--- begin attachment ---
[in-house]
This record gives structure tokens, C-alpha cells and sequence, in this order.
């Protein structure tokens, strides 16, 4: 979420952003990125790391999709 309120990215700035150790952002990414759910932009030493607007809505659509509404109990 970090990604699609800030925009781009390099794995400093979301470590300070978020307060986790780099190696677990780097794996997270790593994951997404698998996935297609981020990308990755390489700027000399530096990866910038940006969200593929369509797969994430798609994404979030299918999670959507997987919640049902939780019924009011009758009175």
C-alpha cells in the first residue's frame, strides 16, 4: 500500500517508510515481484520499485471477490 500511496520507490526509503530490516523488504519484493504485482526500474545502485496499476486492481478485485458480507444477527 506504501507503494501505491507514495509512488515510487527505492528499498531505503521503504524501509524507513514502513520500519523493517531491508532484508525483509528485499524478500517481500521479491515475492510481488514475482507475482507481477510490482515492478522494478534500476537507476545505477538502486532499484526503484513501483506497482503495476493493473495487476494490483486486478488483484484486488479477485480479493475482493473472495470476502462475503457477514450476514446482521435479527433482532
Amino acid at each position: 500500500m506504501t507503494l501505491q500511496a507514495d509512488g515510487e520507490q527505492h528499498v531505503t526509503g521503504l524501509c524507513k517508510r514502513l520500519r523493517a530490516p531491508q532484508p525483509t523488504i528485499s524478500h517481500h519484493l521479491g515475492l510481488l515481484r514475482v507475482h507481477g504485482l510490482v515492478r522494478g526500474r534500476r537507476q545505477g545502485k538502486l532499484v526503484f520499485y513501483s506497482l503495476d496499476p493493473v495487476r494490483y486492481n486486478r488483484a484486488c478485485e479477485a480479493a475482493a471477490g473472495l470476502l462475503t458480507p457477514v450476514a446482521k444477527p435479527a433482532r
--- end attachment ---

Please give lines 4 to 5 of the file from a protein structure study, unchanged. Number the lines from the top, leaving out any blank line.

C-alpha cells in the first residue's frame, strides 16, 4: 500500500517508510515481484520499485471477490 500511496520507490526509503530490516523488504519484493504485482526500474545502485496499476486492481478485485458480507444477527 506504501507503494501505491507514495509512488515510487527505492528499498531505503521503504524501509524507513514502513520500519523493517531491508532484508525483509528485499524478500517481500521479491515475492510481488514475482507475482507481477510490482515492478522494478534500476537507476545505477538502486532499484526503484513501483506497482503495476493493473495487476494490483486486478488483484484486488479477485480479493475482493473472495470476502462475503457477514450476514446482521435479527433482532
Amino acid at each position: 500500500m506504501t507503494l501505491q500511496a507514495d509512488g515510487e520507490q527505492h528499498v531505503t526509503g521503504l524501509c524507513k517508510r514502513l520500519r523493517a530490516p531491508q532484508p525483509t523488504i528485499s524478500h517481500h519484493l521479491g515475492l510481488l515481484r514475482v507475482h507481477g504485482l510490482v515492478r522494478g526500474r534500476r537507476q545505477g545502485k538502486l532499484v526503484f520499485y513501483s506497482l503495476d496499476p493493473v495487476r494490483y486492481n486486478r488483484a484486488c478485485e479477485a480479493a475482493a471477490g473472495l470476502l462475503t458480507p457477514v450476514a446482521k444477527p435479527a433482532r